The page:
For the first few decades of the modern office’s life, it was perceived as somewhere which fulfilled very much a functional role of providing an environment where workers – who were perceived largely as inputs to companies rather than assets in themselves – could simply fulfil their tasks.
Over the past 25 years, however, perceptions have shifted. The rise of knowledge-based businesses, which rely on retaining talent, has driven wider acceptance that the office has to work for people as much as they work within it, and also play a role in facilitating employee productivity.
Greater emphasis has been put on knowledge exchange and collaboration within the office, leading to a dramatic increase in the provision of social and meeting spaces said to help the sharing of ideas and improve employee morale and wellbeing.
Another concurrent shift has been a switch in focus by organisations from concentrating on the isolated cost of the office to efficiency. Technology – particularly the advances made in the past 15 years – has enabled us to work from almost anywhere, at any time, but strangely this has not resulted in a bounce in economic productivity.
Making the workplace more productive will be a key challenge over the next 25 years, but obtaining better data should provide a significant boost to finding a solution. Through advances in technology, buildings will allow us to monitor how they are being used, where the pockets of intensity are, and conversely where are the bottlenecks to productivity.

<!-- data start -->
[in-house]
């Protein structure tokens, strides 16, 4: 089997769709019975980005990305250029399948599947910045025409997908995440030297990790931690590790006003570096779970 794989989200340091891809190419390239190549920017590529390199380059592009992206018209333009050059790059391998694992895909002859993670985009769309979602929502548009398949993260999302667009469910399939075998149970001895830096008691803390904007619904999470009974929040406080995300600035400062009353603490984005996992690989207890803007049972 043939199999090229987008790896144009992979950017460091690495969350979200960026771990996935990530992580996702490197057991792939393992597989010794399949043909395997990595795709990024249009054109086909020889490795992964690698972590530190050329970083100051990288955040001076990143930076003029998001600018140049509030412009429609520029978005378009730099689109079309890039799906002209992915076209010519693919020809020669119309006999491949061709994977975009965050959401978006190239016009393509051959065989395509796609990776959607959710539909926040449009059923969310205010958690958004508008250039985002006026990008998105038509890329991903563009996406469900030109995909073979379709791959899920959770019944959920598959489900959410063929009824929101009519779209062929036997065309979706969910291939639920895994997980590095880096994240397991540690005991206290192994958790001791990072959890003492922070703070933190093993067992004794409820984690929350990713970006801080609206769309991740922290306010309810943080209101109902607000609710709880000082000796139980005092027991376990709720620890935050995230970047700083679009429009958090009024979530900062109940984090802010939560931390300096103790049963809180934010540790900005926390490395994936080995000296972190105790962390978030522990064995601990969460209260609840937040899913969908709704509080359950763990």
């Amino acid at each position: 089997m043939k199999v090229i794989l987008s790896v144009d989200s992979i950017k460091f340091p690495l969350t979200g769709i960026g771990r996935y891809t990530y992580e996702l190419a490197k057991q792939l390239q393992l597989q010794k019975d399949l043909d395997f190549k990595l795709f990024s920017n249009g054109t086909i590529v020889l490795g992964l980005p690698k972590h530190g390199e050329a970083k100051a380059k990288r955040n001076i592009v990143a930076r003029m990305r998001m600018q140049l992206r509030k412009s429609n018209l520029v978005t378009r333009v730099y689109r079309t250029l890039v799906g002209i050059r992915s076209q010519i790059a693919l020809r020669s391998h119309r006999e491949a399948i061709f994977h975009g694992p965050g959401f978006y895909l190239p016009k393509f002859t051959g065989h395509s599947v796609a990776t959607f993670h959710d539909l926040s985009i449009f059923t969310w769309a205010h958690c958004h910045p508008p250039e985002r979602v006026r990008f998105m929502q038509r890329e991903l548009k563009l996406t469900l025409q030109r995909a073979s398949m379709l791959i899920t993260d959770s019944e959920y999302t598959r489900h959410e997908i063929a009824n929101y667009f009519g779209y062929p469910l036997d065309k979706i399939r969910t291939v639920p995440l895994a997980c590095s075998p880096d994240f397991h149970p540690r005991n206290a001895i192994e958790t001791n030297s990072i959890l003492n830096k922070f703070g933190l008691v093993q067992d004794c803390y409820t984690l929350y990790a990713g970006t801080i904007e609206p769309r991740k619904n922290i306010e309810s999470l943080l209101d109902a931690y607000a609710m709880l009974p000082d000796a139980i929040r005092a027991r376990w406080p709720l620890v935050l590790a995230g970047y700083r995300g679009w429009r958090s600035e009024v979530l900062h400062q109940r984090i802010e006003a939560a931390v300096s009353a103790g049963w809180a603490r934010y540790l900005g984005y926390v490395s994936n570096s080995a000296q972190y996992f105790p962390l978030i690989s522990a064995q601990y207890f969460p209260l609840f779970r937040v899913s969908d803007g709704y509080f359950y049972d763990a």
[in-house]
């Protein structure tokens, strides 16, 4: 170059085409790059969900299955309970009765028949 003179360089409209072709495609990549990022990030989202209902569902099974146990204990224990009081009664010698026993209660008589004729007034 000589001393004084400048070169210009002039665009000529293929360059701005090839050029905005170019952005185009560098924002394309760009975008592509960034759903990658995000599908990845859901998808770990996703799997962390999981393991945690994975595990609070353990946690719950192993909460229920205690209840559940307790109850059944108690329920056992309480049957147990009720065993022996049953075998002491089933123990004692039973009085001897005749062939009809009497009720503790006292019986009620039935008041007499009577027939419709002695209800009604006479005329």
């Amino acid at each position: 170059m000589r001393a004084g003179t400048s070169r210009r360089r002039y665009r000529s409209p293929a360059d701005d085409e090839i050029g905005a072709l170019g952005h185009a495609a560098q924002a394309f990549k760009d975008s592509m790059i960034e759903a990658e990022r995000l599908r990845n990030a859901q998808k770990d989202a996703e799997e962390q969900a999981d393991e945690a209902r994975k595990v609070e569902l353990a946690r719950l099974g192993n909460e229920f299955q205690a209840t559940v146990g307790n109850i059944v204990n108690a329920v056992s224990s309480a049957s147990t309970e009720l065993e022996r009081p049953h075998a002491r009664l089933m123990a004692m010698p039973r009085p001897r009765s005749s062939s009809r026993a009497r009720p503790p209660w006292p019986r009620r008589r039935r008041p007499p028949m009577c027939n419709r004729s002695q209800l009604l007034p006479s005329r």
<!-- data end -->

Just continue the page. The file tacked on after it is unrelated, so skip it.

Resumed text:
Perhaps controversially, this could result in a removal of some office social spaces. Noise levels are increasingly having an impact on worker productivity, as our recent What Workers Want survey proved, and it’s untenable that workers should resort to working from home in order to get work done. Advances in materials and technology should hopefully contribute some solutions to this problem, but perhaps we also need to look again at whether today’s office is too dense, or whether more priority needs to be placed on providing quiet, task-based working areas above social areas.
Getting the balance right will be key to the productivity conundrum, and thereby allow us to provide higher performing offices that deliver the best possible value to both their occupiers and investors.